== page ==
Beth Haslam - logo amsterdam
Welcome to the summer edition of Fat Dogs News, and it’s been pretty busy here at Le Palizac, with some testing challenges and heart-warming wins. Here’s the usual list for you to stroll through at your leisure.

  • Chez Fat Dogs
  • Fat Dogs Meme
  • Jack’s Latest Tantrum
  • Fabulous French Entrée
  • Fat Dogs Part VI
  • Fantastic France
  • Recipe
  • Fat Dogs Wales
  • Bookish Corner
  • Et voilà!

Chez Fat Dogs

The potager has been a veritable hotbed of activity since my last update. By early May, my baby greenhouse had reached bursting point. Those legume and border plant seedlings had to go out.
All was going well in the early stages except for my cherry tomatoes, which were decidedly peaky. I asked advice from a dog-walking friend. Convinced the problem arose because I (disappointingly) planted them during the wrong moon phase, Nadine, a dead keen lunar gardener, gave me the recipe for her failsafe elixir called Stinging Nettle Tea, and here it is:
· One kilo (2.2 pounds) of stinging nettles
· Ten litres of water
· Tear up the nettles (wear gloves, they pack a punch) and place them in a plastic or wood bucket. Macerate the nettle leaves in the water for at least 15 days (stirring occasionally).
Apparently, it produces an excellent natural fertiliser, which can be poured on plant bases. Nadine added that it’s also an effective bug repellent if sprayed sparingly on the leaves. As for the residual mush, she spreads the marinated leaves on the ground. It may sound a tad ‘Macbeth’s witches’, but I’m keen to try it. Just in case you’re interested, here’s a non-Nadine recipe link.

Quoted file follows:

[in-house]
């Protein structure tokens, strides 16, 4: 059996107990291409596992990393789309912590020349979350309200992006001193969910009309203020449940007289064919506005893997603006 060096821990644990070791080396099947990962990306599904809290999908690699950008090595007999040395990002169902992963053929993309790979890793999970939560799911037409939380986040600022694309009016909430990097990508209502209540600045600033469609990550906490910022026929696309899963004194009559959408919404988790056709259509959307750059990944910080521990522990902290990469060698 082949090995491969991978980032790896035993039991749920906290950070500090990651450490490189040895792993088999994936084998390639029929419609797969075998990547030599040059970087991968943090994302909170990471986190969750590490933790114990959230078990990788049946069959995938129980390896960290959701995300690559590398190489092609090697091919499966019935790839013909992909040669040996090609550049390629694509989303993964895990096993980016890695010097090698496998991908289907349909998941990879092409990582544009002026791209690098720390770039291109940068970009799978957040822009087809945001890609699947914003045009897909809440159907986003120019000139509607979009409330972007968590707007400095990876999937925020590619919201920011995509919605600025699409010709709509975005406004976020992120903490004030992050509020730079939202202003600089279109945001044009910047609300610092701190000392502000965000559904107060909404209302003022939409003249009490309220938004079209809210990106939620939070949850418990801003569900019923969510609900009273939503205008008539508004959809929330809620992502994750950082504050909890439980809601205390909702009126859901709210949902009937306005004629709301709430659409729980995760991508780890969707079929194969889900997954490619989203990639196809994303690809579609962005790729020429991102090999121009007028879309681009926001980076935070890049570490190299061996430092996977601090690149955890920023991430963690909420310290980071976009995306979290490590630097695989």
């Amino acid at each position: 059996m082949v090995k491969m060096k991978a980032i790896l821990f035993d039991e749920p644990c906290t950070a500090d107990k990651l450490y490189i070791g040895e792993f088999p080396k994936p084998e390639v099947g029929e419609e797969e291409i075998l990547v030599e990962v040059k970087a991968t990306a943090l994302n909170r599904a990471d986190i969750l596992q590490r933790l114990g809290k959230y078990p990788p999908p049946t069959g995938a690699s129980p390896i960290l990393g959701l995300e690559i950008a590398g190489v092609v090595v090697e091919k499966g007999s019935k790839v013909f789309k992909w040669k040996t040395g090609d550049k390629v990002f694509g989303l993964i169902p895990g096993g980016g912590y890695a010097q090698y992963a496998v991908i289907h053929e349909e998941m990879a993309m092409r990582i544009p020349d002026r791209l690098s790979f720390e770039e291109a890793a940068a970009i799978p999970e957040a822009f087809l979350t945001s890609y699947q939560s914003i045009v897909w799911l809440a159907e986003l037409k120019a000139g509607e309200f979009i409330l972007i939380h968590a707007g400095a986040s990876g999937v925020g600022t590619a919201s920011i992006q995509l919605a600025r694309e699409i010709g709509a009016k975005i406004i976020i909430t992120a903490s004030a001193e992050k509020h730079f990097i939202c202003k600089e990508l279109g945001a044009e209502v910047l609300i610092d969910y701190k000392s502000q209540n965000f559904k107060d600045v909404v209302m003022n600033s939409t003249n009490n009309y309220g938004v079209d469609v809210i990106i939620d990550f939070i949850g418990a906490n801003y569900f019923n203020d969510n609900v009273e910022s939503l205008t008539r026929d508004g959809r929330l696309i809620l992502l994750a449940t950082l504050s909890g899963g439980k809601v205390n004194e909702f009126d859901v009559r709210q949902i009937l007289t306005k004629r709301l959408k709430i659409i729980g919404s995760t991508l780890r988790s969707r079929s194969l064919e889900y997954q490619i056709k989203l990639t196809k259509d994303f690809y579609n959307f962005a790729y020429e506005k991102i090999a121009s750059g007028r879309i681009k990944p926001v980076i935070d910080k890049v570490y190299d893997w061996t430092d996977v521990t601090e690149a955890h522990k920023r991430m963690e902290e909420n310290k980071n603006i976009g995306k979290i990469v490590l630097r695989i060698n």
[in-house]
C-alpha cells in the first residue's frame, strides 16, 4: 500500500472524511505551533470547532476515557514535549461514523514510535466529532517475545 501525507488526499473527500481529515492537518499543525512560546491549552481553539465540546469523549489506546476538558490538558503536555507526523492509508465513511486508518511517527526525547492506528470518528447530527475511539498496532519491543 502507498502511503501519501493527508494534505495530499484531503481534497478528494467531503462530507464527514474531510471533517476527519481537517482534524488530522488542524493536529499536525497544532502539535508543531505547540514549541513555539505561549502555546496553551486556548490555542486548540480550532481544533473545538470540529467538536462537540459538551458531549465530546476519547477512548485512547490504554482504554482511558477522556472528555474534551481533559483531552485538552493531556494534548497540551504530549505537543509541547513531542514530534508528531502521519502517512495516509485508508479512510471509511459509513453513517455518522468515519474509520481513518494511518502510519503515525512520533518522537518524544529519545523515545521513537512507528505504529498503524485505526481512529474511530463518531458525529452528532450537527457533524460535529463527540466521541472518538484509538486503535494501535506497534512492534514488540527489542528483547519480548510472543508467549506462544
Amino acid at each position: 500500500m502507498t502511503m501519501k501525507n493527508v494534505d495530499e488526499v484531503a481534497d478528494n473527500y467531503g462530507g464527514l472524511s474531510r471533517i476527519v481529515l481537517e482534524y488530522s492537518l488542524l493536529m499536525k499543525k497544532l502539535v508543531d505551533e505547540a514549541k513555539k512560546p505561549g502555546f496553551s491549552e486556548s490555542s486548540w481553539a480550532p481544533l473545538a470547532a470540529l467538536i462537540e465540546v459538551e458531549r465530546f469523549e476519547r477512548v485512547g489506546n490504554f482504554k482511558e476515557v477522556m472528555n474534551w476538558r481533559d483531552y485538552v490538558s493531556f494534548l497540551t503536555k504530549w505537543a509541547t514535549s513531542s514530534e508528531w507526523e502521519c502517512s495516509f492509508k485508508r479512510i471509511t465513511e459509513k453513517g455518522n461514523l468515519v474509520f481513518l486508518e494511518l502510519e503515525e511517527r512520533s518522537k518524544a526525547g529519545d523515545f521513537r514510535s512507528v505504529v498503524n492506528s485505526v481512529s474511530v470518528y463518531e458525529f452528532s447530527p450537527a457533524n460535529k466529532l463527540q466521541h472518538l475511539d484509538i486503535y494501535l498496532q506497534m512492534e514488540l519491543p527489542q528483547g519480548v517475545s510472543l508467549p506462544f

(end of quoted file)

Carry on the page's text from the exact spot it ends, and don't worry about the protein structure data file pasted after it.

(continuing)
Newbies of a different kind started emerging in May. Little Mum (one of Tripod’s descendants) appeared from the forest while I was down at the bird pens. It took a second before I realised why she was acting so coyly. She was surrounded by her latest batch of utterly adorable babies. I swear she’d come to show them off. See if you can spot them in this pic.
Understandably cautious at first, her six marcassin piglets didn’t take long to gain confidence. Now, the second I approach the pens, there’s an outbreak of grunts and squeals as the babies push to the front. They love their treats!
I’m happy to say that the pheasants have been busy, too. Mind you, egg-laying got off to a quaint start.
I’m not sure what happened here, but it wasn’t long before several ladies started laying normal-sized eggs.
Sadly, a severe storm (which I’ll tell you about in my next blog) may have compromised the efforts of those who nested in the long grass, but they are brave souls, usually determined to stick it out, whatever the weather. Time will tell.
Briefly, in dogly news, Max managed (don’t ask me how) to get covered in bees during a late spring walk in the orchards.
Aby watched from a safe distance, dismayed, while I swatted them out of his fur.
Now beeless, though still a bit doleful, Max did what he does best. He went for an extended respite wallow. Honestly, only Max.

Back in the garden, our indefatigable roses have again demonstrated their invincibility.
Here’s one of the kitchen borders. Ridiculously out of control as always, they cause Jack awful grumps as he gets his clothes snagged. Me? I just coo at their flamboyant behaviour.